Negative Effect of Camu-Camu (Myrciaria dubia) Despite High Vitamin C Content on Iron Bioavailability, Using a Caco-2 Cell Model

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2014-01-01
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Nemirovsky, Yael
Zavaleta, Nelly
Villanueva, Maria
Armah, Seth
Iman, Sixto
Reddy, Manju
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Reddy, Manju
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Food Science and Human Nutrition

The Department of Food Science and Human Nutrition (FSHN) at Iowa State University is jointly administered by the Colleges of Agriculture and Life Sciences and Human Science. FSHN combines the study and practical application of food sciences and technology with human nutrition in preparation for a variety of fields including: the culinary sciences, dietetics, nutrition, food industries, and diet and exercise.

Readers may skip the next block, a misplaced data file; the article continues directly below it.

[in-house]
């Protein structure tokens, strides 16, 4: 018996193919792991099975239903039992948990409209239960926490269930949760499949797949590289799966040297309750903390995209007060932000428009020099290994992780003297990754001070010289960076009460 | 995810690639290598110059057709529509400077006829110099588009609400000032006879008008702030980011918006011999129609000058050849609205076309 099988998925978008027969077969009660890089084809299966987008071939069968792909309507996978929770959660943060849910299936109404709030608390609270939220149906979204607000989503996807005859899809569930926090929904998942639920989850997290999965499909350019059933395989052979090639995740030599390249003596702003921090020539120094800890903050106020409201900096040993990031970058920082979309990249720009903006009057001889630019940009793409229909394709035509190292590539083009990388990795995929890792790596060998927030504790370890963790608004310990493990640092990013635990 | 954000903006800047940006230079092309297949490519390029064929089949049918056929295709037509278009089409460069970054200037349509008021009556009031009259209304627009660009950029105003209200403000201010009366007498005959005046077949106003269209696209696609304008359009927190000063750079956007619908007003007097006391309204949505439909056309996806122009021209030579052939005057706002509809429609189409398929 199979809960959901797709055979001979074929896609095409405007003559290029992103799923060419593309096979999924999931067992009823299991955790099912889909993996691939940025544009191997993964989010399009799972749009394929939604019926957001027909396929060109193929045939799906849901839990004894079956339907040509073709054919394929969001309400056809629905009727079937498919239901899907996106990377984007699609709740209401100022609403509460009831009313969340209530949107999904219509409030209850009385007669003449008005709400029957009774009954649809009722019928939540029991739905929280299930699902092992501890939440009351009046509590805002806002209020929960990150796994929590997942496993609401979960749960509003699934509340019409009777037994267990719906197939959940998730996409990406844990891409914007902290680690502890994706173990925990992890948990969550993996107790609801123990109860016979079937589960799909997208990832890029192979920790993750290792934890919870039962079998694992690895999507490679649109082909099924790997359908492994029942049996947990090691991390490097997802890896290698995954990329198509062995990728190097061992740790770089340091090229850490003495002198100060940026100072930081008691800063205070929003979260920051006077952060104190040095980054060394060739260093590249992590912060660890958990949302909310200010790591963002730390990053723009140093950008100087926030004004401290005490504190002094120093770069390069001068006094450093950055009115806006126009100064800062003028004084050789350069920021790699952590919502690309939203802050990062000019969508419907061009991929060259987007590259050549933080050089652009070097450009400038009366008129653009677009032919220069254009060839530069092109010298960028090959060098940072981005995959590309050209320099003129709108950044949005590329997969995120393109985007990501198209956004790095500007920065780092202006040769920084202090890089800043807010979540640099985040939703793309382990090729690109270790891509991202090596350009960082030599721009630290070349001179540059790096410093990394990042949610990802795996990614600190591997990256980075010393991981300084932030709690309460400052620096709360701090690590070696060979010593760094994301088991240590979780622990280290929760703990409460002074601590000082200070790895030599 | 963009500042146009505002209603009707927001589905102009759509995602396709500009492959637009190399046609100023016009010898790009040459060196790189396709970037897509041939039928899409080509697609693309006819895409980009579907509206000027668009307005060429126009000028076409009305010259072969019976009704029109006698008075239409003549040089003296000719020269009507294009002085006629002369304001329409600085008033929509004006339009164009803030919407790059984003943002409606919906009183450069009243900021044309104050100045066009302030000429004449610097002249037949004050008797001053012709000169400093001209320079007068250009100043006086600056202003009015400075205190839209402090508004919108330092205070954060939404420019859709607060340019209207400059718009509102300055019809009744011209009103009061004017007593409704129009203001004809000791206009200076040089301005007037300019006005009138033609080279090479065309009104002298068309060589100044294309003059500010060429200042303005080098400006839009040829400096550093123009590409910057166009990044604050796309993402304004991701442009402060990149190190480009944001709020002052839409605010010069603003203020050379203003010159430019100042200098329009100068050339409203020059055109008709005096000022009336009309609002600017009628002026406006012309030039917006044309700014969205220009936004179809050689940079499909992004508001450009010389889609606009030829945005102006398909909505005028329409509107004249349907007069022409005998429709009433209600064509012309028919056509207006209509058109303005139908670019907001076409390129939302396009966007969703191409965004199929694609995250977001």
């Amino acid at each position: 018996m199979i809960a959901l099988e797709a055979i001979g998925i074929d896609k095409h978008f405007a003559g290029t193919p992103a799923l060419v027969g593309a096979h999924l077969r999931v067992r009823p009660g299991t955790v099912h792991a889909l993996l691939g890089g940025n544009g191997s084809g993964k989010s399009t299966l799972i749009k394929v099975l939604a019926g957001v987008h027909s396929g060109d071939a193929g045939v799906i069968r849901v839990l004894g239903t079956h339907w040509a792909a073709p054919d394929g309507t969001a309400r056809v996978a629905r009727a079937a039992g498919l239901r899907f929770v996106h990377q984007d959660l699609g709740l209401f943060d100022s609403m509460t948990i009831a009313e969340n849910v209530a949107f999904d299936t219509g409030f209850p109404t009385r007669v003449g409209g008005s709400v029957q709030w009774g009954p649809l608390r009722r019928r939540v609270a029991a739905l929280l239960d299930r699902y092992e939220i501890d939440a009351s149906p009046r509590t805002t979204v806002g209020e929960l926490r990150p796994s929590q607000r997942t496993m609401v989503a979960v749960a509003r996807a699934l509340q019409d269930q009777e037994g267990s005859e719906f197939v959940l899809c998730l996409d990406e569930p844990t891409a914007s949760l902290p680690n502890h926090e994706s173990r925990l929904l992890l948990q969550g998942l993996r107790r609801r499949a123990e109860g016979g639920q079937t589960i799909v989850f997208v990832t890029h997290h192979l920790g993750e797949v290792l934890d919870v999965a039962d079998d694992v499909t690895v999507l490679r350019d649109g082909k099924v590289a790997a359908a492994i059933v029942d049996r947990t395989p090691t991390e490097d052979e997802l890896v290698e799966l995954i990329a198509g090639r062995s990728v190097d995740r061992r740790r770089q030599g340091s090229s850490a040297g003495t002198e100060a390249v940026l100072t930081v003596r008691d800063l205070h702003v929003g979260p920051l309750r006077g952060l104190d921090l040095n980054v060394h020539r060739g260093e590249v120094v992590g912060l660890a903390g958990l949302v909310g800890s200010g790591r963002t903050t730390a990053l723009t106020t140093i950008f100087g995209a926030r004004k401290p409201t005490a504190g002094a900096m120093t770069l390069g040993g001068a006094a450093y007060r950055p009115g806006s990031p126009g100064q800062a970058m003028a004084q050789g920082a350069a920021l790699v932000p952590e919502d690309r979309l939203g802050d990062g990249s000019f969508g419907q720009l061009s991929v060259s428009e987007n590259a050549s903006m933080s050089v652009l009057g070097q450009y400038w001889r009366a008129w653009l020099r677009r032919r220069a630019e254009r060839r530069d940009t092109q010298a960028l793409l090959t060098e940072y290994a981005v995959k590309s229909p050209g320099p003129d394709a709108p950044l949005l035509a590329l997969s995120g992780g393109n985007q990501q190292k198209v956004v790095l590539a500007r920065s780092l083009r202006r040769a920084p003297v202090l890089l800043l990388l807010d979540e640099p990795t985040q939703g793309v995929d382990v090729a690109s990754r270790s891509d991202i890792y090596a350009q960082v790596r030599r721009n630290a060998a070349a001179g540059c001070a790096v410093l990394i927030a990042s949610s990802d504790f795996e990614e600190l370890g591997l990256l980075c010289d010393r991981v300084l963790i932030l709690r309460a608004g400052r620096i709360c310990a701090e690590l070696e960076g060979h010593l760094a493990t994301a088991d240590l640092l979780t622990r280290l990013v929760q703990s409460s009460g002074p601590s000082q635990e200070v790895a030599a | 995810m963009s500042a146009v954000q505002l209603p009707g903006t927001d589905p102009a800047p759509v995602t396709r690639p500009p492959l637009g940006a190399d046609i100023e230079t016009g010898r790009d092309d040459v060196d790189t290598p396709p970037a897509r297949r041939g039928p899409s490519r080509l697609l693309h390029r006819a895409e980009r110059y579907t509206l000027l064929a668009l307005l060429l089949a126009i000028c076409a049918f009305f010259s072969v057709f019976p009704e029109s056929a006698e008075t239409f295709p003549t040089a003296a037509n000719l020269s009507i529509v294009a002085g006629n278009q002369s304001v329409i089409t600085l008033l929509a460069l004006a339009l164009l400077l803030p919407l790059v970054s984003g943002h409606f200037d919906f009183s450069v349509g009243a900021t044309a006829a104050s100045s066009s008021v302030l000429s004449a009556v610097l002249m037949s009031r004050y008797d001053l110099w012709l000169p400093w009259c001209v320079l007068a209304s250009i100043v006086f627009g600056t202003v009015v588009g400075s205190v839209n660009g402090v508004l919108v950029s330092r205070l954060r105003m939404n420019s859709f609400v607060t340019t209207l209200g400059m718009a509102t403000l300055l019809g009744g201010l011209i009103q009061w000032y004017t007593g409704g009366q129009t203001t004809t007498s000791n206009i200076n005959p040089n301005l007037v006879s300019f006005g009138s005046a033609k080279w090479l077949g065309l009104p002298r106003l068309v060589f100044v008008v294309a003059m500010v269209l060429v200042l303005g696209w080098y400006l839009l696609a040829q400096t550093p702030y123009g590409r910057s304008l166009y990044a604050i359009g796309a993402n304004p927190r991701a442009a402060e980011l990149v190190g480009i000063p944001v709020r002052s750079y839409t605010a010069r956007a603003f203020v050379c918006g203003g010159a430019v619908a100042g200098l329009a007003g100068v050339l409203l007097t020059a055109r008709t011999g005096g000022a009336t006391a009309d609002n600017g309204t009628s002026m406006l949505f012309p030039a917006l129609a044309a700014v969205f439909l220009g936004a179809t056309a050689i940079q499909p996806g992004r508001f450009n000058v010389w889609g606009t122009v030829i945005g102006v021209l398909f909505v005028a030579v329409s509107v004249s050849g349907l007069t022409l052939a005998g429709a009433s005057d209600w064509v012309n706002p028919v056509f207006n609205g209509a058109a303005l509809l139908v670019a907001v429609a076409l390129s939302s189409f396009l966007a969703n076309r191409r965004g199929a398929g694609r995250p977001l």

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The department was established in 1991 through the merging of the Department of Food Sciences and Technology (of the College of Agriculture), and the Department of Food and Nutrition (of the College of Family and Consumer Sciences).

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It is well known that vitamin C is an important enhancer of nonheme iron bioavailability due to its high reducing capacity. Camu-camu, a fruit that grows in the jungle of Peru, contains high amount of vitamin C (2,780 mg per 100 g). In this study, we investigated the effect of camu-camu on nonheme iron bioavailability from two different meals (rice with lentils and wheat flour porridge) using an in vitro Caco-2 cell model. These two meals were treated with three different camu-camu juice concentrations (C0 = 0 g, C1 = typical consumption, and C2 = 3X typical consumption). The results showed that camu-camu reduced rather than enhanced nonheme iron bioavailability. The inhibiting trend was significant (p

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This article from Polish Journal of Food and Nutrition Sciences 64(1) 2014: 45, doi: 10.2478/v10222–012–0088–y Posted with permission.

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Wed Jan 01 00:00:00 UTC 2014
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